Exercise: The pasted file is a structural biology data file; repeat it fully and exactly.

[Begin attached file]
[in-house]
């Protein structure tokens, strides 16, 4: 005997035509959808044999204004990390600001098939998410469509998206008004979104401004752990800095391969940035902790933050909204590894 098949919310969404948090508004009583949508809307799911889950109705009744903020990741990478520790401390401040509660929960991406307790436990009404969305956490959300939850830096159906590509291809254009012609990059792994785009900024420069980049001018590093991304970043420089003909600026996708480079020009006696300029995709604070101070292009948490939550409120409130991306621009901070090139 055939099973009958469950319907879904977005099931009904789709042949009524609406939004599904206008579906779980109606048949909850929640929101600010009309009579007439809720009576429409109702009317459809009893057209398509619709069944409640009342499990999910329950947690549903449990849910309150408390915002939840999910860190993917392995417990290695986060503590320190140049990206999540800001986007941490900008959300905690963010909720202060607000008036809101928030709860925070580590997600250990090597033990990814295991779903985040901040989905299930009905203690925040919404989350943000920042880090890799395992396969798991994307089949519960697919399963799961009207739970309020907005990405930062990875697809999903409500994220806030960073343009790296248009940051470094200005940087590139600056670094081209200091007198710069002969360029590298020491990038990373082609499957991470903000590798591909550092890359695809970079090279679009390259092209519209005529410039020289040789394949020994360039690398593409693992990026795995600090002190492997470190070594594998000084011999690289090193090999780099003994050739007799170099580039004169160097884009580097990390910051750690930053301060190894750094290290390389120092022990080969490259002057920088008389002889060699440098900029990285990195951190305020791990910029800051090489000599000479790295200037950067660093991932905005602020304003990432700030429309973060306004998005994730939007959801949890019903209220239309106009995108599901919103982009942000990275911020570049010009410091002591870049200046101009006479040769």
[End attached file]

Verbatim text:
[in-house]
């Protein structure tokens, strides 16, 4: 005997035509959808044999204004990390600001098939998410469509998206008004979104401004752990800095391969940035902790933050909204590894 098949919310969404948090508004009583949508809307799911889950109705009744903020990741990478520790401390401040509660929960991406307790436990009404969305956490959300939850830096159906590509291809254009012609990059792994785009900024420069980049001018590093991304970043420089003909600026996708480079020009006696300029995709604070101070292009948490939550409120409130991306621009901070090139 055939099973009958469950319907879904977005099931009904789709042949009524609406939004599904206008579906779980109606048949909850929640929101600010009309009579007439809720009576429409109702009317459809009893057209398509619709069944409640009342499990999910329950947690549903449990849910309150408390915002939840999910860190993917392995417990290695986060503590320190140049990206999540800001986007941490900008959300905690963010909720202060607000008036809101928030709860925070580590997600250990090597033990990814295991779903985040901040989905299930009905203690925040919404989350943000920042880090890799395992396969798991994307089949519960697919399963799961009207739970309020907005990405930062990875697809999903409500994220806030960073343009790296248009940051470094200005940087590139600056670094081209200091007198710069002969360029590298020491990038990373082609499957991470903000590798591909550092890359695809970079090279679009390259092209519209005529410039020289040789394949020994360039690398593409693992990026795995600090002190492997470190070594594998000084011999690289090193090999780099003994050739007799170099580039004169160097884009580097990390910051750690930053301060190894750094290290390389120092022990080969490259002057920088008389002889060699440098900029990285990195951190305020791990910029800051090489000599000479790295200037950067660093991932905005602020304003990432700030429309973060306004998005994730939007959801949890019903209220239309106009995108599901919103982009942000990275911020570049010009410091002591870049200046101009006479040769």